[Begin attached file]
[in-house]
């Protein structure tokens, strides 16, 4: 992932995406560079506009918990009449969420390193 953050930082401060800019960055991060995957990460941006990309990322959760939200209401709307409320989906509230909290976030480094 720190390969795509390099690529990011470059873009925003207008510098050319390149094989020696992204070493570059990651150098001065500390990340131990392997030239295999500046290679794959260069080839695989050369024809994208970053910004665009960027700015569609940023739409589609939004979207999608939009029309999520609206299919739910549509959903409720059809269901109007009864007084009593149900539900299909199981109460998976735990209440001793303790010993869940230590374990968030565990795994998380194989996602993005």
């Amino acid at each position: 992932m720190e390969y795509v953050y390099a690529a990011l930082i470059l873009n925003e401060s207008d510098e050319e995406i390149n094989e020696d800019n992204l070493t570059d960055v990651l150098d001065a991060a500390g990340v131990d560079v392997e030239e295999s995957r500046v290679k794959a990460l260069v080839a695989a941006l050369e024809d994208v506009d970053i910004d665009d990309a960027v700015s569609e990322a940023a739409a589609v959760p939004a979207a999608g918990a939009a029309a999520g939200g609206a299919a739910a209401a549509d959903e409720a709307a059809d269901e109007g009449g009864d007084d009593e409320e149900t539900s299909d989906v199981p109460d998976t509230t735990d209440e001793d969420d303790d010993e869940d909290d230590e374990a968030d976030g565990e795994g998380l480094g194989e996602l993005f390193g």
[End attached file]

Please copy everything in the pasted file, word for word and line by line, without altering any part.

[in-house]
């Protein structure tokens, strides 16, 4: 992932995406560079506009918990009449969420390193 953050930082401060800019960055991060995957990460941006990309990322959760939200209401709307409320989906509230909290976030480094 720190390969795509390099690529990011470059873009925003207008510098050319390149094989020696992204070493570059990651150098001065500390990340131990392997030239295999500046290679794959260069080839695989050369024809994208970053910004665009960027700015569609940023739409589609939004979207999608939009029309999520609206299919739910549509959903409720059809269901109007009864007084009593149900539900299909199981109460998976735990209440001793303790010993869940230590374990968030565990795994998380194989996602993005």
């Amino acid at each position: 992932m720190e390969y795509v953050y390099a690529a990011l930082i470059l873009n925003e401060s207008d510098e050319e995406i390149n094989e020696d800019n992204l070493t570059d960055v990651l150098d001065a991060a500390g990340v131990d560079v392997e030239e295999s995957r500046v290679k794959a990460l260069v080839a695989a941006l050369e024809d994208v506009d970053i910004d665009d990309a960027v700015s569609e990322a940023a739409a589609v959760p939004a979207a999608g918990a939009a029309a999520g939200g609206a299919a739910a209401a549509d959903e409720a709307a059809d269901e109007g009449g009864d007084d009593e409320e149900t539900s299909d989906v199981p109460d998976t509230t735990d209440e001793d969420d303790d010993e869940d909290d230590e374990a968030d976030g565990e795994g998380l480094g194989e996602l993005f390193g």